Mayor Jyoti Gondek dropped a bombshell on councilors at a special meeting Tuesday when she unveiled Coun. Sean Chu took pictures of her vehicle’s number plates – pictures that later appeared online.
Chu did not deny the allegations and apologized for his actions during the meeting.
The details came out during a special meeting called to discuss Chu’s place on the vice mayor list.
Although a vote was planned to remove Chu from the schedule, he told the board he would voluntarily step away from the role.
Councilors typically take months-long terms serving in the role, which involves attending special events to speak, or standing in for the mayor as chair of council meetings.
Media reports emerging just before Election Day in October 2021 revealed that Ward 4 councilor Chu was reprimanded for inappropriate physical contact with a 16-year-old girl in 1997 while he was a police officer.
At the time, Chu was found guilty of discreditable conduct under the Police Act, but was never criminally charged.
Gondek said she recently learned that Chu would be chairing the Dec. 6 board meeting, which would have seen him recognize the National Day of Remembrance and Action Against Violence Against Women.
“Not only am I loath to allow this to happen based on the acknowledged discreditable behavior and other allegations surrounding Coun. Chu, he has further compromised my personal safety over the past year,” Gondek said.
“Since he took photos of my vehicle number plate in a secured area, photos that later surfaced of a member of the public, I am not comfortable associating with Coun. Chu’s office or entrust him with the responsibilities of deputy mayor.”
The mayor took the unusual step of taking the council into a private meeting to brief colleagues before sharing the news publicly.
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Chu admitted the accusation.
“I just want to publicly apologize to the mayor for what I did,” Chu said.
He said he did not want to “bored the public” with his reasoning, but that he would accept his punishment of exclusion from the executive parkade.
Councilors and the Mayor have their own secure parkade which is separate from the public parkade.
Chu also said he had already met with the council’s integrity office and taken a course dealing with “this particular issue”.
He did not make himself available for reporters’ questions after the meeting.
The mayor said she rejected Chu’s apology. Speaking to reporters after the council meeting, Gondek said the license plate photo came to her attention earlier this year, after a member of the public obtained a copy and notified her office via email.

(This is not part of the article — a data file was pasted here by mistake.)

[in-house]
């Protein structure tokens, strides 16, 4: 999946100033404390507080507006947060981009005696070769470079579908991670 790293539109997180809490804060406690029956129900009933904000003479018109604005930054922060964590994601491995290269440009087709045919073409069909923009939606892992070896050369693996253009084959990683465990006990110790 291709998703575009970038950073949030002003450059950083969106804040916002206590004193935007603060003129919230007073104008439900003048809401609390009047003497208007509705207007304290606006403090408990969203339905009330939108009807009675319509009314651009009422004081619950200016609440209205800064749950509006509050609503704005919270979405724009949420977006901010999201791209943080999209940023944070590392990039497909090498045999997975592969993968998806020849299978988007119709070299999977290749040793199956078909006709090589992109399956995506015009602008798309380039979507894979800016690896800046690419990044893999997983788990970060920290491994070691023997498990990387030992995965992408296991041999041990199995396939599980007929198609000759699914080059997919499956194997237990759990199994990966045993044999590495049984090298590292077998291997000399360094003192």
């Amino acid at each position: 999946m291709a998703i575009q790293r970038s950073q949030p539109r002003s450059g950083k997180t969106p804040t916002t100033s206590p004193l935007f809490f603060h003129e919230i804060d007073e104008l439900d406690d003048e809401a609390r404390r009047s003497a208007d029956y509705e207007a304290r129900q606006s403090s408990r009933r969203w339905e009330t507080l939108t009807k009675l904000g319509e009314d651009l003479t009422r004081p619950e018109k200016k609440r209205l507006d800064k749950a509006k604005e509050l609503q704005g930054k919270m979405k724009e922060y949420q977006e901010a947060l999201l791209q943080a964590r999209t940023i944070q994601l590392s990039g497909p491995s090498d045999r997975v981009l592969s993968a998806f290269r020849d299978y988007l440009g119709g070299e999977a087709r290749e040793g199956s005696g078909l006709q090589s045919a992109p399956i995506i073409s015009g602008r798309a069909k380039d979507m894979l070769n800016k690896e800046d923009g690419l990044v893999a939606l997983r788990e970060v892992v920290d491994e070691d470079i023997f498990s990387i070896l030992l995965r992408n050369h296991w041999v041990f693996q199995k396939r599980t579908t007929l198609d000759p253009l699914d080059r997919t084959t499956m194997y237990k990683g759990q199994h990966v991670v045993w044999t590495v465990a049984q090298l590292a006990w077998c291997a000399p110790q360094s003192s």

“I didn’t want an excuse,” Gondek said. “I want this man not to be able to do his job. I want him to resign.”
Gondek said she has not filed a complaint with the integrity commissioner, but she knows one has been made because of what he said at the meeting about his training course.
“Someone like that made the complaint,” Gondek said. “I don’t know who it is, but I would think it was someone protecting corporate assets.”
During the meeting, council also voted to send a Calgary Police Commission review of the investigations into the 1997 incident involving Chu to the premier’s office.
The intention is for the prime minister’s office to delegate the review of the file to the most appropriate ministry, and for the government to clearly outline whether they will do anything further and share their decision in “plain language”.
Shovel. Sonya Sharp asked if the council could also send the case of Count. Gian-Carlo Carra’s integrity commissioner report on his undeclared property interests to the provincial government, to receive the same treatment.
Reconsidering the council’s previous direction on that matter required a two-thirds majority, and the proposal failed on a voice vote, with councilors Carra, Courtney Walcott, Richard Pootmans, Jasmine Mian, Kourtney Penner and Raj Dhaliwal against.
Penner said she was a victim of sexual assault herself and broke down in tears as she talked about how the motion against Carra took away from what the board was trying to accomplish in dealing with Chu.
“When we start to lump problems together, and when we start to pile things on top of each other, things lose their meaning,” Penner said. “I think what we dealt with just before that was significant in its own right, and how we are responsible to victims of sexual assault is important.”
Walcott agreed, saying it was wrong to conflate possible financial issues with issues involving sexual assault.
“It’s not the same as the police commission review, and to pretend that it is is very offensive,” he said.
— With files from Bill Kaufmann